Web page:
Bottle Feeding Your Baby

Eliza Martinez
bottle feed

Bottle feeding your baby is more than just supplying your baby with nutrients, it is a prime time to bond with your baby. There are many types of formula that give your baby a healthy start in life, however, for new parents, bottle feeding can be a bit overwhelming until you and your baby establish a routine.

In the Hospital

For babies who will be bottle fed, the nursing staff will supply the formula. Sometimes, they may even feed the baby, if the mother can't for some reason. In addition, you can expect staff to take the time to give some one-on-one instruction for mixing the formula and feeding your baby. Typically, the hospital doesn't have a huge selection of formula, so if you are set on a certain brand or type, be sure you bring some with you when you go into labor.

Establishing a Schedule

Once you take your baby home, you're on your own. You and your partner will spend a lot of time bottle feeding your baby, especially for the first few months. Several years ago, pediatricians encouraged parents to feed on a set schedule, usually every three to four hours.

Today, doctors realize that different babies have different needs. The general rule is to feed on demand, according to the experts at Baby Center. You'll soon realize when your baby is hungry, and you should feed her accordingly. In the first few weeks, this will probably be every two to three hours, but as she grows and develops, you'll begin to notice a pattern to her eating. Don't force your little one to eat just because it's been a few hours since her last feeding. This creates a pattern that can be hard to break as she gets older.

At this time, you can begin establishing some semblance of a feeding schedule. For questions and concerns about bottle feeding your baby, contact your pediatrician.

How Much Formula to Feed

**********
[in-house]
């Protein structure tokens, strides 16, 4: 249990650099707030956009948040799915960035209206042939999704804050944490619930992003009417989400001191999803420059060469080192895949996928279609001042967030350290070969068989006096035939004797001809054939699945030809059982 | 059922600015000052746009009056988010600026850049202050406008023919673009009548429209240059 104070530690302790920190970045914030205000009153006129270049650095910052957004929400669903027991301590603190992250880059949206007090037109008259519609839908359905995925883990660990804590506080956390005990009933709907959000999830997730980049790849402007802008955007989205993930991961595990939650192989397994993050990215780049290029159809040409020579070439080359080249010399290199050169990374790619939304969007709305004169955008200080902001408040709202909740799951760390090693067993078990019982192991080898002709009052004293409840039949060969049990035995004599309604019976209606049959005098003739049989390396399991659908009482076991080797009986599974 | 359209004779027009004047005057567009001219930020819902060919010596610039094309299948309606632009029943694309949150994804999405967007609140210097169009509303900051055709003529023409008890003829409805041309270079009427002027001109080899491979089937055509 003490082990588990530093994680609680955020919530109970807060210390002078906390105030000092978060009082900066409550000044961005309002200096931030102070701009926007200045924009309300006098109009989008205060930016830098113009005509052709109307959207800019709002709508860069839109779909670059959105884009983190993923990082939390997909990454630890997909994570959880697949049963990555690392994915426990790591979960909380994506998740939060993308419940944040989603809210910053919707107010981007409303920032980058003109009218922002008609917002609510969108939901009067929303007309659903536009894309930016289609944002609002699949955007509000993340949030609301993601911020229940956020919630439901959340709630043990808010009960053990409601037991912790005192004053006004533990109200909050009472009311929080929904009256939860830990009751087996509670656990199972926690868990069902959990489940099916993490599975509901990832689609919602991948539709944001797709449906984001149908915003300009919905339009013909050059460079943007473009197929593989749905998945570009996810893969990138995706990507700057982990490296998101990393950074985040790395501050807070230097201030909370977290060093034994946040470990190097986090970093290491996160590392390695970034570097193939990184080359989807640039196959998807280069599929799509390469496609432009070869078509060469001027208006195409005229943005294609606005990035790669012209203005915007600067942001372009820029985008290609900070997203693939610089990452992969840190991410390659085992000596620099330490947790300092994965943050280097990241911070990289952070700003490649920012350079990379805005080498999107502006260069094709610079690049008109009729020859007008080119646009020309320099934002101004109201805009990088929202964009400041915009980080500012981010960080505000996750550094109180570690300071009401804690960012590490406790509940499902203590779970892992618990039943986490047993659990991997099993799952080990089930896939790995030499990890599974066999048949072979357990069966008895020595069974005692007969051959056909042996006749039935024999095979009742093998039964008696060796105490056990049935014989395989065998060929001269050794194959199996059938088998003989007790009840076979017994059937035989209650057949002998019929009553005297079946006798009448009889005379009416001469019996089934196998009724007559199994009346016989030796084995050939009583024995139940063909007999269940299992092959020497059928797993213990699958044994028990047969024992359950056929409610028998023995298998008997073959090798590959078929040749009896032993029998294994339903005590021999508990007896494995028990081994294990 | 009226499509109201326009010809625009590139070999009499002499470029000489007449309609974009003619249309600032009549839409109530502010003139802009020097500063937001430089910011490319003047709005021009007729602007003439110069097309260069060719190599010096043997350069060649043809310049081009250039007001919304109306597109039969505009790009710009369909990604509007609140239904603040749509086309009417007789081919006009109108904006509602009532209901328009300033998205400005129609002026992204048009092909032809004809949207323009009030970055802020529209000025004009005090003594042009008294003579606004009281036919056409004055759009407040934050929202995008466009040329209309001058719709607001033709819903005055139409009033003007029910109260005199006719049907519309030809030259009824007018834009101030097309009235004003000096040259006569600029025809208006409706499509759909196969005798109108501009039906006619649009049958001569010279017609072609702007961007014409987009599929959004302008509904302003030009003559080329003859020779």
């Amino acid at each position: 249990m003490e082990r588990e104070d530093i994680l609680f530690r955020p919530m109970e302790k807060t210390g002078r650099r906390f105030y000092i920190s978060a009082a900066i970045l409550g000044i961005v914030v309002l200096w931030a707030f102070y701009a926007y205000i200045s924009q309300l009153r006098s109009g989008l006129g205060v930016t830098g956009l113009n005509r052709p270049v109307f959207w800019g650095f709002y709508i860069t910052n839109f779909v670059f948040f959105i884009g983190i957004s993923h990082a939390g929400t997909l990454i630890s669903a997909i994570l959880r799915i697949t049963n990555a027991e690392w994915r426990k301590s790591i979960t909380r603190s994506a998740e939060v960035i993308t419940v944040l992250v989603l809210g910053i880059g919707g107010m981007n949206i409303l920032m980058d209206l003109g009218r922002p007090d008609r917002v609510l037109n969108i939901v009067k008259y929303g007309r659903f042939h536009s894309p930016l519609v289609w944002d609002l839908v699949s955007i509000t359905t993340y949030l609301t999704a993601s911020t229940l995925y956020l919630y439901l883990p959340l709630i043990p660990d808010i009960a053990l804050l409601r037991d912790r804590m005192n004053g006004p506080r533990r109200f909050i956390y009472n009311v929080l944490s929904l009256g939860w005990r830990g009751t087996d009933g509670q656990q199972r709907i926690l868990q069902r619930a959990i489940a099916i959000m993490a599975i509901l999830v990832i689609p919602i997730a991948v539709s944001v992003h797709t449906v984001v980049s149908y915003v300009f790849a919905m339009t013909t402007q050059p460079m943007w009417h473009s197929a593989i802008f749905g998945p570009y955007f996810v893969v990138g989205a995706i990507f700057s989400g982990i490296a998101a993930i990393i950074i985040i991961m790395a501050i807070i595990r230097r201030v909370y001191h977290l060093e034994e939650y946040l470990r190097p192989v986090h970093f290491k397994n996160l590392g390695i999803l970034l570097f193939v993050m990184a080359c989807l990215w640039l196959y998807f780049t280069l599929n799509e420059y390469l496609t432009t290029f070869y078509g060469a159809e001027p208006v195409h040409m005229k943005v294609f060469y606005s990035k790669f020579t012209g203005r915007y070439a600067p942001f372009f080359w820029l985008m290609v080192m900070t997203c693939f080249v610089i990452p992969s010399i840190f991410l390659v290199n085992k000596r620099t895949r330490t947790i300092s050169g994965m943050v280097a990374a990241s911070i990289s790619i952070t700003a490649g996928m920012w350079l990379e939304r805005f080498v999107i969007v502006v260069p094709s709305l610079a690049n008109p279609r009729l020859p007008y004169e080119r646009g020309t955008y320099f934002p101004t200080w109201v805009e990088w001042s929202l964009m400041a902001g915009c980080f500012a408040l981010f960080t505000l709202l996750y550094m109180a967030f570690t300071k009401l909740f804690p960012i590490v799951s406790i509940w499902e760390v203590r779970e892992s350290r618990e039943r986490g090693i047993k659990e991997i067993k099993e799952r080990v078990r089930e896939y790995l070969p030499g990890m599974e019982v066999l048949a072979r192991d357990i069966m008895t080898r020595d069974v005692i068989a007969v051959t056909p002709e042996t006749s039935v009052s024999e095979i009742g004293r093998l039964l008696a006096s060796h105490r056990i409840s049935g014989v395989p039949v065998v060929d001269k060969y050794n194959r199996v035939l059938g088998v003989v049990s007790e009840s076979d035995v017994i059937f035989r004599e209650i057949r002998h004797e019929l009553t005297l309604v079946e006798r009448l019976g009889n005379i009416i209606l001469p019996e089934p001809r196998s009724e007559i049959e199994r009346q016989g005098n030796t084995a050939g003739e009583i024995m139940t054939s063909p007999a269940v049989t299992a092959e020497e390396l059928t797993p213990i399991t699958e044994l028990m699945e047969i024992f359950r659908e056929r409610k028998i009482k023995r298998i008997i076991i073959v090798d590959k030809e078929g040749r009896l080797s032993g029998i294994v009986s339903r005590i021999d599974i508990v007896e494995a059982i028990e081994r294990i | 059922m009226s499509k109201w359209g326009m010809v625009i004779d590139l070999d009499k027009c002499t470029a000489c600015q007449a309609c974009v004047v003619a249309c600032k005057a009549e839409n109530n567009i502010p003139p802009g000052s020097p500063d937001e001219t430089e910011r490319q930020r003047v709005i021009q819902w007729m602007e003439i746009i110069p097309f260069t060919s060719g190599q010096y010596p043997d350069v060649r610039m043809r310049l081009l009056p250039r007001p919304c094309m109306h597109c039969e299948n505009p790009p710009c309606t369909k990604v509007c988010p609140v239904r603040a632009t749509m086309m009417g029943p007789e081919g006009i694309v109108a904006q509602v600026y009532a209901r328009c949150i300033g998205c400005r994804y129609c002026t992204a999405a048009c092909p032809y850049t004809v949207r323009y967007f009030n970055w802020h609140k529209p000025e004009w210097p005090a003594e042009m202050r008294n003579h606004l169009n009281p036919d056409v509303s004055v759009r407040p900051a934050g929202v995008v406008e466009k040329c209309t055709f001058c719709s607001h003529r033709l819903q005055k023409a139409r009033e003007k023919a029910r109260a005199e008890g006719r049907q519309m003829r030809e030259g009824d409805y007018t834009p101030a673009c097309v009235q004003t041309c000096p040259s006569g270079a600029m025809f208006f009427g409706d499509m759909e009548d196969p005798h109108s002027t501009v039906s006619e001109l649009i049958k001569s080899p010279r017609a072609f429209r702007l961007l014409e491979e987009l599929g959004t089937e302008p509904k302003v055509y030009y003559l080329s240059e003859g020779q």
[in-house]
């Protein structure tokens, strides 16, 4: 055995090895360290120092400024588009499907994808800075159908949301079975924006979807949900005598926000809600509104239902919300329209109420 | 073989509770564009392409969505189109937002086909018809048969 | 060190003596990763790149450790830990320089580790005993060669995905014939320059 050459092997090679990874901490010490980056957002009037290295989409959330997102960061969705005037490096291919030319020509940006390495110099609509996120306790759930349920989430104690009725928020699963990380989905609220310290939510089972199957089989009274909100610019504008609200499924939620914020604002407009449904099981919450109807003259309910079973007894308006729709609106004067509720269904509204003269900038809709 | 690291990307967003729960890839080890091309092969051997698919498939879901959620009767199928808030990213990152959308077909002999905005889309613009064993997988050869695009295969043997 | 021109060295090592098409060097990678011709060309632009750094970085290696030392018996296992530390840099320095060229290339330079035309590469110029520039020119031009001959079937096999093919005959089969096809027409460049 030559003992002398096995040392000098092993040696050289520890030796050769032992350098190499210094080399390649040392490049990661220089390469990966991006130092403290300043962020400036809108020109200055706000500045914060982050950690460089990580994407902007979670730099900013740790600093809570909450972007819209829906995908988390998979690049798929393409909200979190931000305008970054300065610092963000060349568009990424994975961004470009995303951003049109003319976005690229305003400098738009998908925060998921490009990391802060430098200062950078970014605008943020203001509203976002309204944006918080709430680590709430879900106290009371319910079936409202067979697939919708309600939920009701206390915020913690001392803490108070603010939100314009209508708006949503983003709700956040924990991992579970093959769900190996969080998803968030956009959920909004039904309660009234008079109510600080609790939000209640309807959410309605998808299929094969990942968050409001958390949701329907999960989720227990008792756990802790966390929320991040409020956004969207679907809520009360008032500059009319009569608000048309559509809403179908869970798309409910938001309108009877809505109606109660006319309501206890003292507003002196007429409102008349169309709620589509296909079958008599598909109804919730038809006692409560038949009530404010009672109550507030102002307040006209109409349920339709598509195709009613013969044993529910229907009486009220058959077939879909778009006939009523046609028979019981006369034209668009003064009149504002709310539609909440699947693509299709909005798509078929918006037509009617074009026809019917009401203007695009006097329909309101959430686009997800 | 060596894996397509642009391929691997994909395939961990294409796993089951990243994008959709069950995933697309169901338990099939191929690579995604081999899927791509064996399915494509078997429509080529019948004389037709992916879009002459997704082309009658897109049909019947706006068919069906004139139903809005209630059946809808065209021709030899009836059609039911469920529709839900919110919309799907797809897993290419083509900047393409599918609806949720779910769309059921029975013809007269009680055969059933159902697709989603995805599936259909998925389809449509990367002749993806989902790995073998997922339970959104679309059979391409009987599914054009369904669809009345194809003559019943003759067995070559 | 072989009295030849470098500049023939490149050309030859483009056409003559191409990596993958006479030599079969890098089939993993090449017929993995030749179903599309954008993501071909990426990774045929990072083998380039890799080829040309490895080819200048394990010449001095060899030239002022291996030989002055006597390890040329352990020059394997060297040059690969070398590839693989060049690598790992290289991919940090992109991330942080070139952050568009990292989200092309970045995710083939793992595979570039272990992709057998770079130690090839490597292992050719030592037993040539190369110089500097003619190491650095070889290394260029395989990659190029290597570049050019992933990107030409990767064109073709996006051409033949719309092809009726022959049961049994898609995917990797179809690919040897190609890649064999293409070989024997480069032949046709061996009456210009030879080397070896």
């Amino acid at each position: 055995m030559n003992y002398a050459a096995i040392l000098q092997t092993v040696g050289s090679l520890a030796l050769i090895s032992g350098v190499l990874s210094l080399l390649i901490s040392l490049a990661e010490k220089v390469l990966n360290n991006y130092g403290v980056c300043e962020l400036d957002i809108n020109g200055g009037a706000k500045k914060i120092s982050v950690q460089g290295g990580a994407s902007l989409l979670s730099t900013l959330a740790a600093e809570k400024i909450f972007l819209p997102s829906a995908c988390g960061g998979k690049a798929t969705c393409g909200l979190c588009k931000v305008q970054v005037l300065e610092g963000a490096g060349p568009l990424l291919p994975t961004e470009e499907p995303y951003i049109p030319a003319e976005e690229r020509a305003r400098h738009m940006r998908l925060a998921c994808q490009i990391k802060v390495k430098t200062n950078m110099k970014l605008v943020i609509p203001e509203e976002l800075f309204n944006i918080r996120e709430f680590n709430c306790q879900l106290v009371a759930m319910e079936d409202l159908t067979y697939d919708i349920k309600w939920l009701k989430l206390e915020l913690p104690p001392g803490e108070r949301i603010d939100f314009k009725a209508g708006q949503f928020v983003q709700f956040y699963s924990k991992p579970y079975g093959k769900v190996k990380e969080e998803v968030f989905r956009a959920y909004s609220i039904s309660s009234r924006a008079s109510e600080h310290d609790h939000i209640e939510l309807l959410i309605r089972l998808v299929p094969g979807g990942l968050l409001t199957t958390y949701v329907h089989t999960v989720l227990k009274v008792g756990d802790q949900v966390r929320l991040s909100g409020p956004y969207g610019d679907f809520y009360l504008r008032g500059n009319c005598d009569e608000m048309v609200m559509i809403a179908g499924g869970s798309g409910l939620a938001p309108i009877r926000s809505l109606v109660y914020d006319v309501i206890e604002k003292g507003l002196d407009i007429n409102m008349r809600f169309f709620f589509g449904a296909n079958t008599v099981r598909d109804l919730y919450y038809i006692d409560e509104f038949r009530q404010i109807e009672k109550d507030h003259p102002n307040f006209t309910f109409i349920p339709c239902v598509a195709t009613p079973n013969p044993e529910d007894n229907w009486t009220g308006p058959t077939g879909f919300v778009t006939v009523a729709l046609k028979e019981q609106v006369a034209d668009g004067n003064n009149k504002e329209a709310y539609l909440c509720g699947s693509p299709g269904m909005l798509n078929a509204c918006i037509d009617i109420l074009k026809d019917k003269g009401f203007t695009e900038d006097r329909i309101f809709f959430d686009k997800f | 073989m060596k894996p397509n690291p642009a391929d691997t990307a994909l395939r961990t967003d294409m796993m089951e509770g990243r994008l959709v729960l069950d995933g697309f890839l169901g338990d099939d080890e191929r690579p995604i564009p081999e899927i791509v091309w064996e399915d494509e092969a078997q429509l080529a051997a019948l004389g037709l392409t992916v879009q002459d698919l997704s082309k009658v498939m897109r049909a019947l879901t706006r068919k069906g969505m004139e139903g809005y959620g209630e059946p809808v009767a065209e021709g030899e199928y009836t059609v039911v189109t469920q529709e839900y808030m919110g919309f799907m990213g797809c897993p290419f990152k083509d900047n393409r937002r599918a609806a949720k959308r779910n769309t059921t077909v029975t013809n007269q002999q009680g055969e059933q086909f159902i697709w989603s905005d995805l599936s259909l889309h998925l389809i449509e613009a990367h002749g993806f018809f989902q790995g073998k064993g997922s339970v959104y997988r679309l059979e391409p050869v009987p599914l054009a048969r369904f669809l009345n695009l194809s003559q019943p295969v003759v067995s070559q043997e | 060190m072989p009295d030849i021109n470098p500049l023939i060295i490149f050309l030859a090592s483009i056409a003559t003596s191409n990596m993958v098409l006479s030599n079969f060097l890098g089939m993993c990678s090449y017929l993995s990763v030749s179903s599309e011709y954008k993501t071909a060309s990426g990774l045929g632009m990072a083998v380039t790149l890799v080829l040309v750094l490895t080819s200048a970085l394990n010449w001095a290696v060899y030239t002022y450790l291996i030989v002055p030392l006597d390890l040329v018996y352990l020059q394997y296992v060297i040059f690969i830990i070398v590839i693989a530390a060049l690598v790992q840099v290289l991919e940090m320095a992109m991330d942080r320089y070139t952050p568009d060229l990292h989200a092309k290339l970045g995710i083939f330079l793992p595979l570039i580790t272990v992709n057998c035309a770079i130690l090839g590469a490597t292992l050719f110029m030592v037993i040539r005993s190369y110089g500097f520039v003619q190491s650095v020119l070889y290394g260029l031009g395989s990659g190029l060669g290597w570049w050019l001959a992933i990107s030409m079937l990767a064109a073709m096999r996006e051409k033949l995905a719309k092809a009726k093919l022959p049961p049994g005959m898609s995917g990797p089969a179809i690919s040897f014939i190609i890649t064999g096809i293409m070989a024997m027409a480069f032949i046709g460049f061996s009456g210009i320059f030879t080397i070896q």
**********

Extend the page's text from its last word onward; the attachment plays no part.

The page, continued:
Babies are all different and therefore have different appetites. Resist comparing your baby to your best friend's baby or even your older child. However, there are some general guidelines regarding how much formula to feed your baby. Using these can help you ensure that your little one is getting enough to eat on a daily basis. As your baby grows, he'll naturally eat more so follow his lead. Don't worry if he doesn't always finish the bottle or if he wants more. Just be sure he's full and happy. Use the following measurements from Kids Health as your guide:

  • Newborns need one and a half to three ounces of formula every couple of hours.
  • Between 2 to 4 months, your baby will likely eat 4 to 5 ounces of formula, every two to four hours.
  • From 4 to 6 months, your baby will probably eat 4 to 6 ounces every few hours.
  • Beyond 6 months, your baby's needs will increase to 6 to 8 ounces every 4 to 5 hours.

Many moms find that keeping a feeding chart helps them begin to detect a pattern in their baby's eating habits so they can begin to know when their little one will be ready for another meal. If you're ever concerned about how much your baby is eating, talk to his pediatrician.

Sterilizing Bottles

Sterilizing bottles reduces the risk that contaminated water will make its way into your baby's body. Fortunately, it's very easy to do. The American Academy of Pediatrics instructs parents to wash their hands thoroughly, then wash the bottles and nipples with hot soapy water and rinse them very well with more hot water. You can also boil bottles and nipples for five minutes or run them through the sterilizing cycle of your dishwasher. At the same time, it's important to use safe water for preparing formula. The AAP suggests using bottled water, but you can also boil water for at least one minute, then cool and use to mix formula in a bottle.